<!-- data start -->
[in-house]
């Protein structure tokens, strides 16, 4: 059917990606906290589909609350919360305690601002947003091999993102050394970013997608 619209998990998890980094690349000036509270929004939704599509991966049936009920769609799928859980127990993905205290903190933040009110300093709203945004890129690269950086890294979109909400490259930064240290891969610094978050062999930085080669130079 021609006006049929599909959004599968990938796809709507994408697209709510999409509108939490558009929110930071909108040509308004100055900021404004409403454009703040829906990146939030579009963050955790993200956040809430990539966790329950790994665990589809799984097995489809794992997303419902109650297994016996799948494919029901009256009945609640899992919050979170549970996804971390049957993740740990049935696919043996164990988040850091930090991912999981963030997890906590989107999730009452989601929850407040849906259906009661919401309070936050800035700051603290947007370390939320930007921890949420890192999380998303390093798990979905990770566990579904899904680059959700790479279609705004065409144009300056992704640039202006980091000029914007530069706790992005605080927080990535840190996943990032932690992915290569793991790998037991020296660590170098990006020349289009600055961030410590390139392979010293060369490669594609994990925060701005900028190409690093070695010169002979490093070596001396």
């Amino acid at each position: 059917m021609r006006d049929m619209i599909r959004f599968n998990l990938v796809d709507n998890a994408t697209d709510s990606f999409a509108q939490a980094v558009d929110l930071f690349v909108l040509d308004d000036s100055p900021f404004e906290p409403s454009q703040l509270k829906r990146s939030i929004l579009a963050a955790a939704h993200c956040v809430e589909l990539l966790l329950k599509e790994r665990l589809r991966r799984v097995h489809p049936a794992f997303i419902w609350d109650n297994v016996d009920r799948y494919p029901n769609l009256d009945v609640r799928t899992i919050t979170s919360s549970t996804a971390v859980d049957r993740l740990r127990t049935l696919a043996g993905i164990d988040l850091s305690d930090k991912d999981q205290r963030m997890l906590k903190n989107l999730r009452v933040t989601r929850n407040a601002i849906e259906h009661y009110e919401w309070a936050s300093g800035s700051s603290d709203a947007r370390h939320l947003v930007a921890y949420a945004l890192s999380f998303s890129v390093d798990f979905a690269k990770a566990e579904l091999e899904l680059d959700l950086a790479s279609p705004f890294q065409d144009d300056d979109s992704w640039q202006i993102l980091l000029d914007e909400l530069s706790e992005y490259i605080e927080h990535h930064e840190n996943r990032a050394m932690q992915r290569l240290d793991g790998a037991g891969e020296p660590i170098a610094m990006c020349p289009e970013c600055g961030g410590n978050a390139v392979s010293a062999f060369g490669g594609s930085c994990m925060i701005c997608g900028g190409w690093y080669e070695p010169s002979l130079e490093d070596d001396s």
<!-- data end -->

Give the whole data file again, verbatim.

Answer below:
[in-house]
């Protein structure tokens, strides 16, 4: 059917990606906290589909609350919360305690601002947003091999993102050394970013997608 619209998990998890980094690349000036509270929004939704599509991966049936009920769609799928859980127990993905205290903190933040009110300093709203945004890129690269950086890294979109909400490259930064240290891969610094978050062999930085080669130079 021609006006049929599909959004599968990938796809709507994408697209709510999409509108939490558009929110930071909108040509308004100055900021404004409403454009703040829906990146939030579009963050955790993200956040809430990539966790329950790994665990589809799984097995489809794992997303419902109650297994016996799948494919029901009256009945609640899992919050979170549970996804971390049957993740740990049935696919043996164990988040850091930090991912999981963030997890906590989107999730009452989601929850407040849906259906009661919401309070936050800035700051603290947007370390939320930007921890949420890192999380998303390093798990979905990770566990579904899904680059959700790479279609705004065409144009300056992704640039202006980091000029914007530069706790992005605080927080990535840190996943990032932690992915290569793991790998037991020296660590170098990006020349289009600055961030410590390139392979010293060369490669594609994990925060701005900028190409690093070695010169002979490093070596001396």
């Amino acid at each position: 059917m021609r006006d049929m619209i599909r959004f599968n998990l990938v796809d709507n998890a994408t697209d709510s990606f999409a509108q939490a980094v558009d929110l930071f690349v909108l040509d308004d000036s100055p900021f404004e906290p409403s454009q703040l509270k829906r990146s939030i929004l579009a963050a955790a939704h993200c956040v809430e589909l990539l966790l329950k599509e790994r665990l589809r991966r799984v097995h489809p049936a794992f997303i419902w609350d109650n297994v016996d009920r799948y494919p029901n769609l009256d009945v609640r799928t899992i919050t979170s919360s549970t996804a971390v859980d049957r993740l740990r127990t049935l696919a043996g993905i164990d988040l850091s305690d930090k991912d999981q205290r963030m997890l906590k903190n989107l999730r009452v933040t989601r929850n407040a601002i849906e259906h009661y009110e919401w309070a936050s300093g800035s700051s603290d709203a947007r370390h939320l947003v930007a921890y949420a945004l890192s999380f998303s890129v390093d798990f979905a690269k990770a566990e579904l091999e899904l680059d959700l950086a790479s279609p705004f890294q065409d144009d300056d979109s992704w640039q202006i993102l980091l000029d914007e909400l530069s706790e992005y490259i605080e927080h990535h930064e840190n996943r990032a050394m932690q992915r290569l240290d793991g790998a037991g891969e020296p660590i170098a610094m990006c020349p289009e970013c600055g961030g410590n978050a390139v392979s010293a062999f060369g490669g594609s930085c994990m925060i701005c997608g900028g190409w690093y080669e070695p010169s002979l130079e490093d070596d001396s």